It has long been known that laser pointers can be damaging to the eyes, but apparently this is not widely known. Injuries to the eyes (retinal injuries) causing irreversible vision loss are rapidly increasing from them, especially among children. Injuries to the eye happen when a person stares directly into the laser pointer, or even into the reflection in a mirror. This can inadvertently happen among children, for example when playing games such as laser tag.
A laser pointer is a small handheld device that contains a small diode laser that emits a very narrow beam of light, used to highlight something of interest.during presentations. They are also inappropriately used as toys for some children. The researchers point out that "green laser pointers are becoming increasingly more popular and abundantly available, which is concerning because experiments reveal that green laser pointers (490–575 nm) are more harmful to the retina compared with red laser pointers (630–750 nm)". From Medscape:
Used incorrectly, laser pointers can damage the retina of the eye and may cause some irreversible vision loss, according to researchers who treated four boys for these injuries. Doctors, teachers and parents should be aware that this can happen, and limit children's use of laser pointers, the authors write.
The authors report on two 12-year-olds, one nine-year-old and one 16-year-old who came to a medical center with central vision loss and "blind spots" within hours to days after looking into or playing with a green or red laser pointer. In one case, the boy looked at the reflection of a laser pointer in a mirror. Two others simply pointed the lasers at themselves, and the fourth was engaged in a "laser war" with a friend.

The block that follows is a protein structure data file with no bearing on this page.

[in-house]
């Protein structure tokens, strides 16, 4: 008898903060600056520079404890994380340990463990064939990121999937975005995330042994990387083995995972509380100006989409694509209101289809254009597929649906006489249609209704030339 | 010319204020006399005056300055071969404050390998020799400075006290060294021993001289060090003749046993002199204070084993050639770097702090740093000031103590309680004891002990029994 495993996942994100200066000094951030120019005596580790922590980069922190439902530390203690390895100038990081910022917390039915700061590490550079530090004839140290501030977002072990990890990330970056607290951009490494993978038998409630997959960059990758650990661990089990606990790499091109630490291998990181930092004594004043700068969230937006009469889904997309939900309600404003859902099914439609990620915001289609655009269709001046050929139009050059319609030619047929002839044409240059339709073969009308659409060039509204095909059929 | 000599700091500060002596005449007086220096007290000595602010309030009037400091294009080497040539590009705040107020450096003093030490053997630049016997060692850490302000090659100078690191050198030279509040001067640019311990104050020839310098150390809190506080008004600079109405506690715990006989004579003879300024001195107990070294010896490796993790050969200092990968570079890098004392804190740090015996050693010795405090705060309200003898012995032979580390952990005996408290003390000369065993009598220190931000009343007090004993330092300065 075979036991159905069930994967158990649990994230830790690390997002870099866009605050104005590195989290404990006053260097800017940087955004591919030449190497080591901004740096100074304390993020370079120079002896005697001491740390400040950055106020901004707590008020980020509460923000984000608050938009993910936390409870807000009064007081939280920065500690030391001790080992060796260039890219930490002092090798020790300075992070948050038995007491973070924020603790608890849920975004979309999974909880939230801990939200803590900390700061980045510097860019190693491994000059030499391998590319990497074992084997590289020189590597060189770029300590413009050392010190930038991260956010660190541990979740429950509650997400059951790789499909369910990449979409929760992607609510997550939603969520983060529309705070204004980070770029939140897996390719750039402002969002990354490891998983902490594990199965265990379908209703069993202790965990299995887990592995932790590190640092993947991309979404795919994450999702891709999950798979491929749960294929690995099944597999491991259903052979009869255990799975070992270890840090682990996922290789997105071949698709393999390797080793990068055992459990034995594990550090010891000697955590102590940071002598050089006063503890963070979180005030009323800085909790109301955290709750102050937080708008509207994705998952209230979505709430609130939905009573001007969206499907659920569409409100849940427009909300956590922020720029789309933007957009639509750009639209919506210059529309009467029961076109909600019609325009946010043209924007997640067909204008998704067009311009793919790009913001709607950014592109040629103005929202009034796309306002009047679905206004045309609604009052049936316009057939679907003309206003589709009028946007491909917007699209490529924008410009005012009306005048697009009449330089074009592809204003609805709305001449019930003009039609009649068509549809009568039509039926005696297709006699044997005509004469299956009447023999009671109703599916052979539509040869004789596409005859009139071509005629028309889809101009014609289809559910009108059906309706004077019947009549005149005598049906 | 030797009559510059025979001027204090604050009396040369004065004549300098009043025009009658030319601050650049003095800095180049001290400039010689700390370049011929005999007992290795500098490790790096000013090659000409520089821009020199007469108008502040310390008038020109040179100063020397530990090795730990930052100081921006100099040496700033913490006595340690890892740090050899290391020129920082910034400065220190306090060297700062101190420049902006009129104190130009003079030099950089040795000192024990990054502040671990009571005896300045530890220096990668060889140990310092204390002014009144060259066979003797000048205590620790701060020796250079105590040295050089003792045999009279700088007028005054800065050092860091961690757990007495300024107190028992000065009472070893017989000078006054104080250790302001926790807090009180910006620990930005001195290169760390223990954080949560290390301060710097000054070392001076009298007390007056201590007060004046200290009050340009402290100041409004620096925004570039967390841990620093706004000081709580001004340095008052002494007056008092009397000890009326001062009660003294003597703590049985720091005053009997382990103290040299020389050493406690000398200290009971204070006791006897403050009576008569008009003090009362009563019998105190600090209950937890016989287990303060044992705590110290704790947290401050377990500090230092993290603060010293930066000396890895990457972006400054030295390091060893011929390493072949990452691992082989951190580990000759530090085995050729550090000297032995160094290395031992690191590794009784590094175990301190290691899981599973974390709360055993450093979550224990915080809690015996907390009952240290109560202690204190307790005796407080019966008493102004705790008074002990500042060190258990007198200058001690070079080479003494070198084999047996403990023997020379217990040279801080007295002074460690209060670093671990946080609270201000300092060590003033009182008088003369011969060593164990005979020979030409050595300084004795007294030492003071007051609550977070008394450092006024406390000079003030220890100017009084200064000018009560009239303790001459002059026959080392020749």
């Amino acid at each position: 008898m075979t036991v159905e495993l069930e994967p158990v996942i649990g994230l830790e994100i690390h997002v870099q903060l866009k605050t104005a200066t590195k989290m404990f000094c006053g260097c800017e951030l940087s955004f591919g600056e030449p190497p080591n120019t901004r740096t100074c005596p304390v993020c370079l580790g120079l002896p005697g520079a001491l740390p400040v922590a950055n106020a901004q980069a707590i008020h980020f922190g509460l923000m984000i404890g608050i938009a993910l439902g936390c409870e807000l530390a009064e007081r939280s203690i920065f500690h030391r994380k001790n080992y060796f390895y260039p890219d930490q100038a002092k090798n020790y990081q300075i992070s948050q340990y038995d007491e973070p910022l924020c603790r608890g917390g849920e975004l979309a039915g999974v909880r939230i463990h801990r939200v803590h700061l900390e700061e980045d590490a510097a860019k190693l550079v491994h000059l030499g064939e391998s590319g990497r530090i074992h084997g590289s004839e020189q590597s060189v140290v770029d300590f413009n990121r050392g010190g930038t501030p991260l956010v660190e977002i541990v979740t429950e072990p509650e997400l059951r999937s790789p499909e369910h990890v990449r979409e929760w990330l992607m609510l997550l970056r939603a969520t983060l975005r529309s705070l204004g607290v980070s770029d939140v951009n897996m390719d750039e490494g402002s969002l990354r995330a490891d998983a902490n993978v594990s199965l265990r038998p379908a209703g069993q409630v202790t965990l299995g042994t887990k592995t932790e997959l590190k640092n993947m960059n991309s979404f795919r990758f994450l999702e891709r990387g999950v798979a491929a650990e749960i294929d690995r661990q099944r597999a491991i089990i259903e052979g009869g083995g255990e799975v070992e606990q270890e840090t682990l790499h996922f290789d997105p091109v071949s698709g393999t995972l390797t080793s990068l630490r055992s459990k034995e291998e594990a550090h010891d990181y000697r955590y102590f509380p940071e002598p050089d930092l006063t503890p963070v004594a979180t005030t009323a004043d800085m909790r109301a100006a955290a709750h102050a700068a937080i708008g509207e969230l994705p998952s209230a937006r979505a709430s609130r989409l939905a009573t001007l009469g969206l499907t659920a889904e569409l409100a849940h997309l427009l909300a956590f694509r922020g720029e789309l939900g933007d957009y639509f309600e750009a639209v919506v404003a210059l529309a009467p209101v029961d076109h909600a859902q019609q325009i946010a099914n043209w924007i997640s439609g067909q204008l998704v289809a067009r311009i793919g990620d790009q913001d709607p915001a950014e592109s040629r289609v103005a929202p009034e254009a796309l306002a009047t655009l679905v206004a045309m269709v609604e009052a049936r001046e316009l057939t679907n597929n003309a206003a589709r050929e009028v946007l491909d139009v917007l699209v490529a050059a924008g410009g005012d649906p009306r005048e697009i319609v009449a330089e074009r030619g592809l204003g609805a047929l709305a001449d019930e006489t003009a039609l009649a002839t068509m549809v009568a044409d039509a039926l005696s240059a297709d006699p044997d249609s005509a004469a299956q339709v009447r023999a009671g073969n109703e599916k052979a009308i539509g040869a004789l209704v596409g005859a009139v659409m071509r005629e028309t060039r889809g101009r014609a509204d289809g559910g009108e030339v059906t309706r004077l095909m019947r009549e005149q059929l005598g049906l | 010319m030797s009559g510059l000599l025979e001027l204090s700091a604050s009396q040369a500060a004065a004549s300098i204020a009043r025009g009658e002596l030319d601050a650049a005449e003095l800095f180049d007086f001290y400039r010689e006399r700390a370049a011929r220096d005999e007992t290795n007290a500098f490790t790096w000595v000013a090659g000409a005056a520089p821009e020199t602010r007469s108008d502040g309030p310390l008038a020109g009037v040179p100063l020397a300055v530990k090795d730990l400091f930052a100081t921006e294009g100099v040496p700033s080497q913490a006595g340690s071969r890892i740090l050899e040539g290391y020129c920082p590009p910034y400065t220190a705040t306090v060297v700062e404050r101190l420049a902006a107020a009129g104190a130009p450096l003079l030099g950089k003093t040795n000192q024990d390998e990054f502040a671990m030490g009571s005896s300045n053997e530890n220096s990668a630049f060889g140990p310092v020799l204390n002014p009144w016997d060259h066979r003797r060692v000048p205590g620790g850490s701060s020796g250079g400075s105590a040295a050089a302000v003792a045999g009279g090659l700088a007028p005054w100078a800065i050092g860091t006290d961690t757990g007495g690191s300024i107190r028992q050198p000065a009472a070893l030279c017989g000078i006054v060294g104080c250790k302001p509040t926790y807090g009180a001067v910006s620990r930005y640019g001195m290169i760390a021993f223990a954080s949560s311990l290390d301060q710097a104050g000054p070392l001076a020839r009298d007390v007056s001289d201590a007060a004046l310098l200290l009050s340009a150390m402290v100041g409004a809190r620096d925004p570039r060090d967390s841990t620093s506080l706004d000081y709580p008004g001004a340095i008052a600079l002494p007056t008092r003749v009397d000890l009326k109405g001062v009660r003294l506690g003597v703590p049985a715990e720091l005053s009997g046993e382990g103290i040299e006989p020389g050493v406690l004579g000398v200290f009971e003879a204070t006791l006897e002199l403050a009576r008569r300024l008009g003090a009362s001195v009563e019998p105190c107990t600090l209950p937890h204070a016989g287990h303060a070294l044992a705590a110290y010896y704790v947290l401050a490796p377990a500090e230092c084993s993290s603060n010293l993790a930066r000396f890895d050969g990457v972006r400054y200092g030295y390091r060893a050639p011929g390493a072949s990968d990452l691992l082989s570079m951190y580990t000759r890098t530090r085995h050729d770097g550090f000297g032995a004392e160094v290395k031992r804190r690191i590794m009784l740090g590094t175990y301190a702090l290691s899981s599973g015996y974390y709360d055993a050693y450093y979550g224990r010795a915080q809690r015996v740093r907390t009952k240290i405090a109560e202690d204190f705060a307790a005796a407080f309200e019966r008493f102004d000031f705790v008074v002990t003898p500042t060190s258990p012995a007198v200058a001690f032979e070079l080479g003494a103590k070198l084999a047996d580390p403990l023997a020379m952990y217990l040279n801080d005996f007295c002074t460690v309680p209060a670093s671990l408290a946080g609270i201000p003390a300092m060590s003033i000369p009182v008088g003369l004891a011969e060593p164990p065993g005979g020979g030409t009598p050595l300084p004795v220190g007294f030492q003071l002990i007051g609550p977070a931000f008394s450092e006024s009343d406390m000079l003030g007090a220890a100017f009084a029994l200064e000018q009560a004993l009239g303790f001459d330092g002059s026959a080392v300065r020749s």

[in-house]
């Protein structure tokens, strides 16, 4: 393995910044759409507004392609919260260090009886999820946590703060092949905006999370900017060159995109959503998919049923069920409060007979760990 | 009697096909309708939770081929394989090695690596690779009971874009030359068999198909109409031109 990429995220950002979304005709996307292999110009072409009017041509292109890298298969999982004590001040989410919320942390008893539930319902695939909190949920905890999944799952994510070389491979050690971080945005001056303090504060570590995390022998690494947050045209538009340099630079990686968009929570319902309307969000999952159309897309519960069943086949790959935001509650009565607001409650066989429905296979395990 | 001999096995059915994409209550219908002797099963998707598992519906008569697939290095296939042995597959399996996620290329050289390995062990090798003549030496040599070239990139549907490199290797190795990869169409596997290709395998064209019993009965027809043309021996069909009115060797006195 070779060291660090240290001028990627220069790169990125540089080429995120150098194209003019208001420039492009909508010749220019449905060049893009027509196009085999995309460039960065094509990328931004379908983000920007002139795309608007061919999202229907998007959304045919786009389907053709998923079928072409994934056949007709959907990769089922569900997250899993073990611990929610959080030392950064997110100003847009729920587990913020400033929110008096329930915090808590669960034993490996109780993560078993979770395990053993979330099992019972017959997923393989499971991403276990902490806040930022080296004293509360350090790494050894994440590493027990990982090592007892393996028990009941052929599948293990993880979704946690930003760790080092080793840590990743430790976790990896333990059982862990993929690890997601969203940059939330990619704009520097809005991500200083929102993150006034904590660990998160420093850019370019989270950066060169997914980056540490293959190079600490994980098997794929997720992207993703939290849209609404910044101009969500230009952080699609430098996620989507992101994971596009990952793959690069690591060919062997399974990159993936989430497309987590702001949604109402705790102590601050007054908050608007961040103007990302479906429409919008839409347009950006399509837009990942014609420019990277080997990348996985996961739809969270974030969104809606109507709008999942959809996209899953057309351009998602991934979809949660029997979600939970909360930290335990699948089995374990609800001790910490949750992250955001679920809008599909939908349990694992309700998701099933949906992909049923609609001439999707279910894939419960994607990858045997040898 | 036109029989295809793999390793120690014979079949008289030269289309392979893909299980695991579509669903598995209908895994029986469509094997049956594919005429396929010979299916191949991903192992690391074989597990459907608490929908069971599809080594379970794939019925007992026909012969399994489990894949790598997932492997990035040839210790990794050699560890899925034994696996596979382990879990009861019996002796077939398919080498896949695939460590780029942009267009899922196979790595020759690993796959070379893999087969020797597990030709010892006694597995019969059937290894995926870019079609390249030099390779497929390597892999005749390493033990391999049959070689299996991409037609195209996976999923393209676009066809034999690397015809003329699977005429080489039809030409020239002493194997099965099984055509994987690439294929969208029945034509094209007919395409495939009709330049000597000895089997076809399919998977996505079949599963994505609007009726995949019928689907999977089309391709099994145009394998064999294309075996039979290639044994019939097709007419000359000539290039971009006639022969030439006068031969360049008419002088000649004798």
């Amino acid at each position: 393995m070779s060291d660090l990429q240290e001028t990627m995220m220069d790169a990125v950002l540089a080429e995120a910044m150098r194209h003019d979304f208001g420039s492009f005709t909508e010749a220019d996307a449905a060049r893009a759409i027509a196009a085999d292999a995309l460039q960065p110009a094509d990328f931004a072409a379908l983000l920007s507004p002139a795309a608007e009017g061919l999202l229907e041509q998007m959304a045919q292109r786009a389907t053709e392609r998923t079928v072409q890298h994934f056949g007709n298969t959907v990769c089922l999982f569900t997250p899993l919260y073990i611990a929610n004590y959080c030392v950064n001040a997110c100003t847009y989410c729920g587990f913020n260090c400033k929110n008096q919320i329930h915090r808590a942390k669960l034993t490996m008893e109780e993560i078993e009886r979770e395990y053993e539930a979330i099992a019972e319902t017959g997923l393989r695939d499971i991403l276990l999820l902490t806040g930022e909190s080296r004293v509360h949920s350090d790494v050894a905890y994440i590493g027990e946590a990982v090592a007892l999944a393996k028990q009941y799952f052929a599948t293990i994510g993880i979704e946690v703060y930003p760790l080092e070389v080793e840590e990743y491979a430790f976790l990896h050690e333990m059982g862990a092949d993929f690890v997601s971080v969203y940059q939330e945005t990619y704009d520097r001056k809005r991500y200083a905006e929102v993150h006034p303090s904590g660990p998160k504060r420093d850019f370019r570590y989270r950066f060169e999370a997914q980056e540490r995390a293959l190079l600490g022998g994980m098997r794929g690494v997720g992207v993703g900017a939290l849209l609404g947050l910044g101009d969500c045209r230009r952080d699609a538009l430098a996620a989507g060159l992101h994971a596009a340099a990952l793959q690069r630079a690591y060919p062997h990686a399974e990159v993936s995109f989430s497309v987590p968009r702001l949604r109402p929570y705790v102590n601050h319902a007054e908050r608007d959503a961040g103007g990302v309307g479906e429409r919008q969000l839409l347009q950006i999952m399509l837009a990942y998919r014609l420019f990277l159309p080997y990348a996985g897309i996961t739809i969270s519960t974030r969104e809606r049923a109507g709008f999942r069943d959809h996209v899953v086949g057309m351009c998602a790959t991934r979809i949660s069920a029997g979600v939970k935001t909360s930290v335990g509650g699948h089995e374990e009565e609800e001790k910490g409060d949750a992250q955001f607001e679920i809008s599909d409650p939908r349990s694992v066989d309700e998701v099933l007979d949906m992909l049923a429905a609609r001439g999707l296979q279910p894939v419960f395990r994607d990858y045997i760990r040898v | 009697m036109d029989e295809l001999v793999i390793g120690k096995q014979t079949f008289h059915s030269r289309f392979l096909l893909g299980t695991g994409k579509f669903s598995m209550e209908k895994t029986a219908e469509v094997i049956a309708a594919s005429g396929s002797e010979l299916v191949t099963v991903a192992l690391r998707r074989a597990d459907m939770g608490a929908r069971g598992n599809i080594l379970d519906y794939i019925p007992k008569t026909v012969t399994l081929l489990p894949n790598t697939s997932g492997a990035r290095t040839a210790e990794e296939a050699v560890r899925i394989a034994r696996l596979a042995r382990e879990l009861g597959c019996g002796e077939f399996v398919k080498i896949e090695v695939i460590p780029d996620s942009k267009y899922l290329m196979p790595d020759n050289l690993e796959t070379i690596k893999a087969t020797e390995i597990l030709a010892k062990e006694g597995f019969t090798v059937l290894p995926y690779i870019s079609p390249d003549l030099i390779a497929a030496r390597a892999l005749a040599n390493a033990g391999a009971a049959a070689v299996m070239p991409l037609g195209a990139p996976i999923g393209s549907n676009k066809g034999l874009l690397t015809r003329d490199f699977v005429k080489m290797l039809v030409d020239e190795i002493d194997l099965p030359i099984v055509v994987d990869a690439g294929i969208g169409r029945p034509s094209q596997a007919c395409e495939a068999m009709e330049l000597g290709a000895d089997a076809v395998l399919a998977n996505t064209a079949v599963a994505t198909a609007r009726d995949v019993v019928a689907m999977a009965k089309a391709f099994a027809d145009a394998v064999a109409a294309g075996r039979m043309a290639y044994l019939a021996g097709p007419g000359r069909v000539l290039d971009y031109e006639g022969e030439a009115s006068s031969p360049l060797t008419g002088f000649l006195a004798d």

The researchers report in Pediatrics September 1st that three of the boys had potentially irreversible, although relatively mild, vision loss. One boy's vision continued to worsen two weeks after the injury and eventually decreased to 20/40 best corrected visual acuity in both eyes, which is at or close to the limit for obtaining a driver's license in most U.S. states.
He advises parents to be careful about where they buy laser pointers, as some retailers may not list the power rating or may list it incorrectly, and to limit use for kids under 14. Most consumer laser pointers fall under class II or class IIIA level of safety according to the American National Standard Institute, with a power output of five milliwatts or less. But class 3B or class 4 level lasers may emit up to 500 milliwatts or more and these lasers may cause immediate eye hazard when viewed directly, Almeida and his coauthors write.
Retinal tissue in the back of the eye leads to the brain, and it has no ability to regenerate after tissue loss, Almeida said.